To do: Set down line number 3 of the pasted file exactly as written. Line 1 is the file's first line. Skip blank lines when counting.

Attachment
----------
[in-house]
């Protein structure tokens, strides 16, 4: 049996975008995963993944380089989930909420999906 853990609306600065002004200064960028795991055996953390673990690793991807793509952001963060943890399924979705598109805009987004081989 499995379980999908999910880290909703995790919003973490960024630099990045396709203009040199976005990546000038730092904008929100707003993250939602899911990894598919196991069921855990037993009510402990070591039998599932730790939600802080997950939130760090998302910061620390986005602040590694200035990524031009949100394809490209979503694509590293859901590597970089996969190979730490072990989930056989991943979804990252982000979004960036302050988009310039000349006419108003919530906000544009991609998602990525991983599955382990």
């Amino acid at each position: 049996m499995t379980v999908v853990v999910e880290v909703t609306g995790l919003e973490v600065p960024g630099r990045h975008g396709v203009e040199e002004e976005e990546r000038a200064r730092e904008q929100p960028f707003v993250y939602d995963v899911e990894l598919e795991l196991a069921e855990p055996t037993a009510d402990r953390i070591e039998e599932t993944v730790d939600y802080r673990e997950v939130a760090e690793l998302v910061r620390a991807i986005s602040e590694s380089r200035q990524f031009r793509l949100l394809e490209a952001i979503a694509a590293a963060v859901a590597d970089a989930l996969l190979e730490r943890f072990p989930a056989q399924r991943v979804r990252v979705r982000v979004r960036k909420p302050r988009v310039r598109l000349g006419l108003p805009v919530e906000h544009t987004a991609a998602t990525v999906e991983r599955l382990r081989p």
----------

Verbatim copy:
């Amino acid at each position: 049996m499995t379980v999908v853990v999910e880290v909703t609306g995790l919003e973490v600065p960024g630099r990045h975008g396709v203009e040199e002004e976005e990546r000038a200064r730092e904008q929100p960028f707003v993250y939602d995963v899911e990894l598919e795991l196991a069921e855990p055996t037993a009510d402990r953390i070591e039998e599932t993944v730790d939600y802080r673990e997950v939130a760090e690793l998302v910061r620390a991807i986005s602040e590694s380089r200035q990524f031009r793509l949100l394809e490209a952001i979503a694509a590293a963060v859901a590597d970089a989930l996969l190979e730490r943890f072990p989930a056989q399924r991943v979804r990252v979705r982000v979004r960036k909420p302050r988009v310039r598109l000349g006419l108003p805009v919530e906000h544009t987004a991609a998602t990525v999906e991983r599955l382990r081989p």